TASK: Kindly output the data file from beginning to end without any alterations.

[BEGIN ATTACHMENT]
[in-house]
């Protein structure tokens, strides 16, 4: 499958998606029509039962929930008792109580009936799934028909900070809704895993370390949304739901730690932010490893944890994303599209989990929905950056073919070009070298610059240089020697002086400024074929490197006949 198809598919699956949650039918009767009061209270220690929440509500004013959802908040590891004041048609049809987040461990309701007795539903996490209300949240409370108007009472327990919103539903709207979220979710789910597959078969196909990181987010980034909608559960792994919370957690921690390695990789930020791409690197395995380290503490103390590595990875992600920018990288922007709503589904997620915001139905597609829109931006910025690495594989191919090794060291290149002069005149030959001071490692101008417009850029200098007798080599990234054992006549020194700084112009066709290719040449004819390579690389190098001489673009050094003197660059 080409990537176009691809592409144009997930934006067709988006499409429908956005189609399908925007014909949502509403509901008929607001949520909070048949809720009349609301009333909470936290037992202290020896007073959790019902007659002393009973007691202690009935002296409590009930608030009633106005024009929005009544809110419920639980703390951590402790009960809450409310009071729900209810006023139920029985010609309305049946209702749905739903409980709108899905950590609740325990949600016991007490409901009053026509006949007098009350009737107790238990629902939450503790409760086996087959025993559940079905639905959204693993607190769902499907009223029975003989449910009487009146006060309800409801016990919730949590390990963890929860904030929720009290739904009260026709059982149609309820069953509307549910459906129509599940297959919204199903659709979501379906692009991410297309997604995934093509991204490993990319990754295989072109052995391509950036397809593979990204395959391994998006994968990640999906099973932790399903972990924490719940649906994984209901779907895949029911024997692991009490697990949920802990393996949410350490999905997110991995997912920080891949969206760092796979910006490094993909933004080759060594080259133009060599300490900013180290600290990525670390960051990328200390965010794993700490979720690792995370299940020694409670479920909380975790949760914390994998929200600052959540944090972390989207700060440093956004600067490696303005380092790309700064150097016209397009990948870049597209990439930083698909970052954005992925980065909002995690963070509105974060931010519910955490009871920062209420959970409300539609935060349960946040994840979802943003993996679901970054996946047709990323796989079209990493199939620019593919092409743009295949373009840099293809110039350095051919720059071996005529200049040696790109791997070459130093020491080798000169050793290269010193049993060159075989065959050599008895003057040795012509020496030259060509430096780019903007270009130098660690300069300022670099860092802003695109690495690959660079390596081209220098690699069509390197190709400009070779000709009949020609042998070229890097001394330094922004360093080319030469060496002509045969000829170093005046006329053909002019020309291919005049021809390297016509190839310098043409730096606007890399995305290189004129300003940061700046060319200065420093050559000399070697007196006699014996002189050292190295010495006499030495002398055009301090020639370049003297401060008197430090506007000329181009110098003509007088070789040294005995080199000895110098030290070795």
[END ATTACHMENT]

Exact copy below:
[in-house]
């Protein structure tokens, strides 16, 4: 499958998606029509039962929930008792109580009936799934028909900070809704895993370390949304739901730690932010490893944890994303599209989990929905950056073919070009070298610059240089020697002086400024074929490197006949 198809598919699956949650039918009767009061209270220690929440509500004013959802908040590891004041048609049809987040461990309701007795539903996490209300949240409370108007009472327990919103539903709207979220979710789910597959078969196909990181987010980034909608559960792994919370957690921690390695990789930020791409690197395995380290503490103390590595990875992600920018990288922007709503589904997620915001139905597609829109931006910025690495594989191919090794060291290149002069005149030959001071490692101008417009850029200098007798080599990234054992006549020194700084112009066709290719040449004819390579690389190098001489673009050094003197660059 080409990537176009691809592409144009997930934006067709988006499409429908956005189609399908925007014909949502509403509901008929607001949520909070048949809720009349609301009333909470936290037992202290020896007073959790019902007659002393009973007691202690009935002296409590009930608030009633106005024009929005009544809110419920639980703390951590402790009960809450409310009071729900209810006023139920029985010609309305049946209702749905739903409980709108899905950590609740325990949600016991007490409901009053026509006949007098009350009737107790238990629902939450503790409760086996087959025993559940079905639905959204693993607190769902499907009223029975003989449910009487009146006060309800409801016990919730949590390990963890929860904030929720009290739904009260026709059982149609309820069953509307549910459906129509599940297959919204199903659709979501379906692009991410297309997604995934093509991204490993990319990754295989072109052995391509950036397809593979990204395959391994998006994968990640999906099973932790399903972990924490719940649906994984209901779907895949029911024997692991009490697990949920802990393996949410350490999905997110991995997912920080891949969206760092796979910006490094993909933004080759060594080259133009060599300490900013180290600290990525670390960051990328200390965010794993700490979720690792995370299940020694409670479920909380975790949760914390994998929200600052959540944090972390989207700060440093956004600067490696303005380092790309700064150097016209397009990948870049597209990439930083698909970052954005992925980065909002995690963070509105974060931010519910955490009871920062209420959970409300539609935060349960946040994840979802943003993996679901970054996946047709990323796989079209990493199939620019593919092409743009295949373009840099293809110039350095051919720059071996005529200049040696790109791997070459130093020491080798000169050793290269010193049993060159075989065959050599008895003057040795012509020496030259060509430096780019903007270009130098660690300069300022670099860092802003695109690495690959660079390596081209220098690699069509390197190709400009070779000709009949020609042998070229890097001394330094922004360093080319030469060496002509045969000829170093005046006329053909002019020309291919005049021809390297016509190839310098043409730096606007890399995305290189004129300003940061700046060319200065420093050559000399070697007196006699014996002189050292190295010495006499030495002398055009301090020639370049003297401060008197430090506007000329181009110098003509007088070789040294005995080199000895110098030290070795």